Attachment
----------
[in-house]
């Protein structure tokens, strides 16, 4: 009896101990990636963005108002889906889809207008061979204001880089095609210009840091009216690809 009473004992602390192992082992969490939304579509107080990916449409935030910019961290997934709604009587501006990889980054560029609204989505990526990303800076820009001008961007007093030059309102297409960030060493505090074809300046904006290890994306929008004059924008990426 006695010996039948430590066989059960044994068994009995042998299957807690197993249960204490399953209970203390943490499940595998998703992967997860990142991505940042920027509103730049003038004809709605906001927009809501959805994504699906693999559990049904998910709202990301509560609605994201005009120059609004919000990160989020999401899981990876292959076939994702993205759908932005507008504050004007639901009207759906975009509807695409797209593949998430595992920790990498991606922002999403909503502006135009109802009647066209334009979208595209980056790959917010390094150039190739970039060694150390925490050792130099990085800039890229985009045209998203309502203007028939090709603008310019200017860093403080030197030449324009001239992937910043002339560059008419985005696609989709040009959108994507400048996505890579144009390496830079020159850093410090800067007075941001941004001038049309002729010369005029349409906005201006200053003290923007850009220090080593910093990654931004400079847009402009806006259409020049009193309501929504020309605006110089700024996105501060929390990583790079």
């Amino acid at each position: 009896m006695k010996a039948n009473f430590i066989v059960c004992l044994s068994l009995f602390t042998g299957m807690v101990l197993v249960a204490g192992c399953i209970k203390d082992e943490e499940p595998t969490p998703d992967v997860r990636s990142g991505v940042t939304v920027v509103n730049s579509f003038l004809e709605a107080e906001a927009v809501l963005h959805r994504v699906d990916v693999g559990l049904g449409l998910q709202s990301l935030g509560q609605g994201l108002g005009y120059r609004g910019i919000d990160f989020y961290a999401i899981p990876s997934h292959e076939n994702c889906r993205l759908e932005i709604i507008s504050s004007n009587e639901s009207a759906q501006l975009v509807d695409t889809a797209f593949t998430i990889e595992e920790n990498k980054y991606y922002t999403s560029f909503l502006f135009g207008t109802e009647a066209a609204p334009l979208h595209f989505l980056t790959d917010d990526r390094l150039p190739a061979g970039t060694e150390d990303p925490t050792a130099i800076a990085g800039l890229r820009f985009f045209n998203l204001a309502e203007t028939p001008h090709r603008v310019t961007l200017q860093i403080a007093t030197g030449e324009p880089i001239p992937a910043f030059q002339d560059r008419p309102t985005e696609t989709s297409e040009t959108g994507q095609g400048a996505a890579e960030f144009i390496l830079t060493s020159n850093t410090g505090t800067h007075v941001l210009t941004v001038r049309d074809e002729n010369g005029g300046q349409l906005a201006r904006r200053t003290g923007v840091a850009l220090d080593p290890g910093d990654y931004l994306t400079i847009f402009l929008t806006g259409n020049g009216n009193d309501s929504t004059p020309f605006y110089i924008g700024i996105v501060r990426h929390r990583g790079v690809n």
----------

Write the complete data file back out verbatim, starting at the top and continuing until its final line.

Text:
[in-house]
């Protein structure tokens, strides 16, 4: 009896101990990636963005108002889906889809207008061979204001880089095609210009840091009216690809 009473004992602390192992082992969490939304579509107080990916449409935030910019961290997934709604009587501006990889980054560029609204989505990526990303800076820009001008961007007093030059309102297409960030060493505090074809300046904006290890994306929008004059924008990426 006695010996039948430590066989059960044994068994009995042998299957807690197993249960204490399953209970203390943490499940595998998703992967997860990142991505940042920027509103730049003038004809709605906001927009809501959805994504699906693999559990049904998910709202990301509560609605994201005009120059609004919000990160989020999401899981990876292959076939994702993205759908932005507008504050004007639901009207759906975009509807695409797209593949998430595992920790990498991606922002999403909503502006135009109802009647066209334009979208595209980056790959917010390094150039190739970039060694150390925490050792130099990085800039890229985009045209998203309502203007028939090709603008310019200017860093403080030197030449324009001239992937910043002339560059008419985005696609989709040009959108994507400048996505890579144009390496830079020159850093410090800067007075941001941004001038049309002729010369005029349409906005201006200053003290923007850009220090080593910093990654931004400079847009402009806006259409020049009193309501929504020309605006110089700024996105501060929390990583790079």
């Amino acid at each position: 009896m006695k010996a039948n009473f430590i066989v059960c004992l044994s068994l009995f602390t042998g299957m807690v101990l197993v249960a204490g192992c399953i209970k203390d082992e943490e499940p595998t969490p998703d992967v997860r990636s990142g991505v940042t939304v920027v509103n730049s579509f003038l004809e709605a107080e906001a927009v809501l963005h959805r994504v699906d990916v693999g559990l049904g449409l998910q709202s990301l935030g509560q609605g994201l108002g005009y120059r609004g910019i919000d990160f989020y961290a999401i899981p990876s997934h292959e076939n994702c889906r993205l759908e932005i709604i507008s504050s004007n009587e639901s009207a759906q501006l975009v509807d695409t889809a797209f593949t998430i990889e595992e920790n990498k980054y991606y922002t999403s560029f909503l502006f135009g207008t109802e009647a066209a609204p334009l979208h595209f989505l980056t790959d917010d990526r390094l150039p190739a061979g970039t060694e150390d990303p925490t050792a130099i800076a990085g800039l890229r820009f985009f045209n998203l204001a309502e203007t028939p001008h090709r603008v310019t961007l200017q860093i403080a007093t030197g030449e324009p880089i001239p992937a910043f030059q002339d560059r008419p309102t985005e696609t989709s297409e040009t959108g994507q095609g400048a996505a890579e960030f144009i390496l830079t060493s020159n850093t410090g505090t800067h007075v941001l210009t941004v001038r049309d074809e002729n010369g005029g300046q349409l906005a201006r904006r200053t003290g923007v840091a850009l220090d080593p290890g910093d990654y931004l994306t400079i847009f402009l929008t806006g259409n020049g009216n009193d309501s929504t004059p020309f605006y110089i924008g700024i996105v501060r990426h929390r990583g790079v690809n």